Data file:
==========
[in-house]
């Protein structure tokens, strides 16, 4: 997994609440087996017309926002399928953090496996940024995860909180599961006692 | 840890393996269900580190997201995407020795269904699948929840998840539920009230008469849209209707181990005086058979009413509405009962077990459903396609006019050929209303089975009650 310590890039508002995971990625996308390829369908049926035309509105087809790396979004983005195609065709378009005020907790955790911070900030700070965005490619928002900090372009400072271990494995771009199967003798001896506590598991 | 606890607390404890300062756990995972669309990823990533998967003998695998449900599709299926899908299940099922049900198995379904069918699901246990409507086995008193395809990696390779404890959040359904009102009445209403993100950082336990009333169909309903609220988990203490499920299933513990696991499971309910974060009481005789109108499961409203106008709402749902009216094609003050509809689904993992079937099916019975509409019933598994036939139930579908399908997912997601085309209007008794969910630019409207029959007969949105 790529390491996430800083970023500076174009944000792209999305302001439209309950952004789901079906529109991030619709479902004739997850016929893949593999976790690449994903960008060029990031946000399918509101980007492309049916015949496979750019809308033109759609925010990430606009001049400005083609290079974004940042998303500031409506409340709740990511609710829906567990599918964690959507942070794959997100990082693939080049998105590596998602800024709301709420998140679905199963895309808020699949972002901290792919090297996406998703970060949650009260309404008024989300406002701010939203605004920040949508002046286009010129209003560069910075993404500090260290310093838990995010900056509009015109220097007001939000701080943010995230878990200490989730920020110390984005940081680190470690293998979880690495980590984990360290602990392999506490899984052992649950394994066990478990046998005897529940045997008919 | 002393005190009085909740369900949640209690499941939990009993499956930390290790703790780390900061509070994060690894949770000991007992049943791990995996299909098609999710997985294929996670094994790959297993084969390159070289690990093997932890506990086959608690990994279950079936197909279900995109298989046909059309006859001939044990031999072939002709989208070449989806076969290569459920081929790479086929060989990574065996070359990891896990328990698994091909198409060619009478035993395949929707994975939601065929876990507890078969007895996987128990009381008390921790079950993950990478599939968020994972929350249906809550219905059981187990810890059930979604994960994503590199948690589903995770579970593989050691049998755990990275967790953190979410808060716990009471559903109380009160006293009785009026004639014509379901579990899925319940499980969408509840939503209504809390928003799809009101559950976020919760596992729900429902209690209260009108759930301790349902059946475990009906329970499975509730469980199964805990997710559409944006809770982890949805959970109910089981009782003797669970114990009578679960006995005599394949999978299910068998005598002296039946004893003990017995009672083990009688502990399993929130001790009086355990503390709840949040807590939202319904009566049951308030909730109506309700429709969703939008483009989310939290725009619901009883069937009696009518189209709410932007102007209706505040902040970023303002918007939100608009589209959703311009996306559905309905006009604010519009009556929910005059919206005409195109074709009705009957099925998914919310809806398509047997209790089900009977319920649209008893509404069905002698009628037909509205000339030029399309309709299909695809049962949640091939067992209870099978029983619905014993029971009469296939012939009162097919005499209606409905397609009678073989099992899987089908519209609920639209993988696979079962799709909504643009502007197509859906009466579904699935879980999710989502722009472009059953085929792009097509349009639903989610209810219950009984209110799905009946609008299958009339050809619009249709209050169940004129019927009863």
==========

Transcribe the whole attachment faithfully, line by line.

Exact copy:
[in-house]
């Protein structure tokens, strides 16, 4: 997994609440087996017309926002399928953090496996940024995860909180599961006692 | 840890393996269900580190997201995407020795269904699948929840998840539920009230008469849209209707181990005086058979009413509405009962077990459903396609006019050929209303089975009650 310590890039508002995971990625996308390829369908049926035309509105087809790396979004983005195609065709378009005020907790955790911070900030700070965005490619928002900090372009400072271990494995771009199967003798001896506590598991 | 606890607390404890300062756990995972669309990823990533998967003998695998449900599709299926899908299940099922049900198995379904069918699901246990409507086995008193395809990696390779404890959040359904009102009445209403993100950082336990009333169909309903609220988990203490499920299933513990696991499971309910974060009481005789109108499961409203106008709402749902009216094609003050509809689904993992079937099916019975509409019933598994036939139930579908399908997912997601085309209007008794969910630019409207029959007969949105 790529390491996430800083970023500076174009944000792209999305302001439209309950952004789901079906529109991030619709479902004739997850016929893949593999976790690449994903960008060029990031946000399918509101980007492309049916015949496979750019809308033109759609925010990430606009001049400005083609290079974004940042998303500031409506409340709740990511609710829906567990599918964690959507942070794959997100990082693939080049998105590596998602800024709301709420998140679905199963895309808020699949972002901290792919090297996406998703970060949650009260309404008024989300406002701010939203605004920040949508002046286009010129209003560069910075993404500090260290310093838990995010900056509009015109220097007001939000701080943010995230878990200490989730920020110390984005940081680190470690293998979880690495980590984990360290602990392999506490899984052992649950394994066990478990046998005897529940045997008919 | 002393005190009085909740369900949640209690499941939990009993499956930390290790703790780390900061509070994060690894949770000991007992049943791990995996299909098609999710997985294929996670094994790959297993084969390159070289690990093997932890506990086959608690990994279950079936197909279900995109298989046909059309006859001939044990031999072939002709989208070449989806076969290569459920081929790479086929060989990574065996070359990891896990328990698994091909198409060619009478035993395949929707994975939601065929876990507890078969007895996987128990009381008390921790079950993950990478599939968020994972929350249906809550219905059981187990810890059930979604994960994503590199948690589903995770579970593989050691049998755990990275967790953190979410808060716990009471559903109380009160006293009785009026004639014509379901579990899925319940499980969408509840939503209504809390928003799809009101559950976020919760596992729900429902209690209260009108759930301790349902059946475990009906329970499975509730469980199964805990997710559409944006809770982890949805959970109910089981009782003797669970114990009578679960006995005599394949999978299910068998005598002296039946004893003990017995009672083990009688502990399993929130001790009086355990503390709840949040807590939202319904009566049951308030909730109506309700429709969703939008483009989310939290725009619901009883069937009696009518189209709410932007102007209706505040902040970023303002918007939100608009589209959703311009996306559905309905006009604010519009009556929910005059919206005409195109074709009705009957099925998914919310809806398509047997209790089900009977319920649209008893509404069905002698009628037909509205000339030029399309309709299909695809049962949640091939067992209870099978029983619905014993029971009469296939012939009162097919005499209606409905397609009678073989099992899987089908519209609920639209993988696979079962799709909504643009502007197509859906009466579904699935879980999710989502722009472009059953085929792009097509349009639903989610209810219950009984209110799905009946609008299958009339050809619009249709209050169940004129019927009863």